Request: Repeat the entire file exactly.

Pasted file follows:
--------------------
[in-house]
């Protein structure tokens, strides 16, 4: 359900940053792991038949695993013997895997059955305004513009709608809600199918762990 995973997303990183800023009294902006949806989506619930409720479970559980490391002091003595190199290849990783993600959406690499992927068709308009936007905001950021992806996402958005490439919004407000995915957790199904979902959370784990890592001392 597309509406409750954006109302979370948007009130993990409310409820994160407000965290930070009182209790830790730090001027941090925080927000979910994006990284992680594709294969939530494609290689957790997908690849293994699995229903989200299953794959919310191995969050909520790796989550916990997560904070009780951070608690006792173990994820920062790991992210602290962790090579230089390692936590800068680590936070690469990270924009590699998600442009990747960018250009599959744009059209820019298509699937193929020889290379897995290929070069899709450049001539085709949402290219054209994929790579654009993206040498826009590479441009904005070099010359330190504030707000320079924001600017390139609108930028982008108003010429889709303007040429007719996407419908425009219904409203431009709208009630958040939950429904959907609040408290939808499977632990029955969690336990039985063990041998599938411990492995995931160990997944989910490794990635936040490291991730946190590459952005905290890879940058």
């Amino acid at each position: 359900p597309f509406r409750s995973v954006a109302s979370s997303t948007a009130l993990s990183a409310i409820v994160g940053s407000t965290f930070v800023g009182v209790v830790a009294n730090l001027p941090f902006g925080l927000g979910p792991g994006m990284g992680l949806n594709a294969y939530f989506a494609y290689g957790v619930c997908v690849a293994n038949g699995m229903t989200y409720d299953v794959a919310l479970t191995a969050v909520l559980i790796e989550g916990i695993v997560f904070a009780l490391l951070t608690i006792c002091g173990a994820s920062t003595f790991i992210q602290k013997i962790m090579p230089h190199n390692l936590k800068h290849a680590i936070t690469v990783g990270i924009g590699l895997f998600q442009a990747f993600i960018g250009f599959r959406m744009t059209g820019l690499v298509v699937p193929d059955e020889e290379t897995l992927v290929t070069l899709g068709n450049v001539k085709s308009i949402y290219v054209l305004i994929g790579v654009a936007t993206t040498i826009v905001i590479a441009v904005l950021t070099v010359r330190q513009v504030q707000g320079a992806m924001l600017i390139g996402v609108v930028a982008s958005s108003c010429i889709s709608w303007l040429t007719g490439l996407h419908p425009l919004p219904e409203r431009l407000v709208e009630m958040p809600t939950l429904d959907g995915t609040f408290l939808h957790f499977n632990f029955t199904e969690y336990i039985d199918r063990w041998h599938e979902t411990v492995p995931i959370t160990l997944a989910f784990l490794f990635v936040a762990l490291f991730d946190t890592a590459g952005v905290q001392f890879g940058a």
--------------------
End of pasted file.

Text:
[in-house]
């Protein structure tokens, strides 16, 4: 359900940053792991038949695993013997895997059955305004513009709608809600199918762990 995973997303990183800023009294902006949806989506619930409720479970559980490391002091003595190199290849990783993600959406690499992927068709308009936007905001950021992806996402958005490439919004407000995915957790199904979902959370784990890592001392 597309509406409750954006109302979370948007009130993990409310409820994160407000965290930070009182209790830790730090001027941090925080927000979910994006990284992680594709294969939530494609290689957790997908690849293994699995229903989200299953794959919310191995969050909520790796989550916990997560904070009780951070608690006792173990994820920062790991992210602290962790090579230089390692936590800068680590936070690469990270924009590699998600442009990747960018250009599959744009059209820019298509699937193929020889290379897995290929070069899709450049001539085709949402290219054209994929790579654009993206040498826009590479441009904005070099010359330190504030707000320079924001600017390139609108930028982008108003010429889709303007040429007719996407419908425009219904409203431009709208009630958040939950429904959907609040408290939808499977632990029955969690336990039985063990041998599938411990492995995931160990997944989910490794990635936040490291991730946190590459952005905290890879940058």
């Amino acid at each position: 359900p597309f509406r409750s995973v954006a109302s979370s997303t948007a009130l993990s990183a409310i409820v994160g940053s407000t965290f930070v800023g009182v209790v830790a009294n730090l001027p941090f902006g925080l927000g979910p792991g994006m990284g992680l949806n594709a294969y939530f989506a494609y290689g957790v619930c997908v690849a293994n038949g699995m229903t989200y409720d299953v794959a919310l479970t191995a969050v909520l559980i790796e989550g916990i695993v997560f904070a009780l490391l951070t608690i006792c002091g173990a994820s920062t003595f790991i992210q602290k013997i962790m090579p230089h190199n390692l936590k800068h290849a680590i936070t690469v990783g990270i924009g590699l895997f998600q442009a990747f993600i960018g250009f599959r959406m744009t059209g820019l690499v298509v699937p193929d059955e020889e290379t897995l992927v290929t070069l899709g068709n450049v001539k085709s308009i949402y290219v054209l305004i994929g790579v654009a936007t993206t040498i826009v905001i590479a441009v904005l950021t070099v010359r330190q513009v504030q707000g320079a992806m924001l600017i390139g996402v609108v930028a982008s958005s108003c010429i889709s709608w303007l040429t007719g490439l996407h419908p425009l919004p219904e409203r431009l407000v709208e009630m958040p809600t939950l429904d959907g995915t609040f408290l939808h957790f499977n632990f029955t199904e969690y336990i039985d199918r063990w041998h599938e979902t411990v492995p995931i959370t160990l997944a989910f784990l490794f990635v936040a762990l490291f991730d946190t890592a590459g952005v905290q001392f890879g940058a």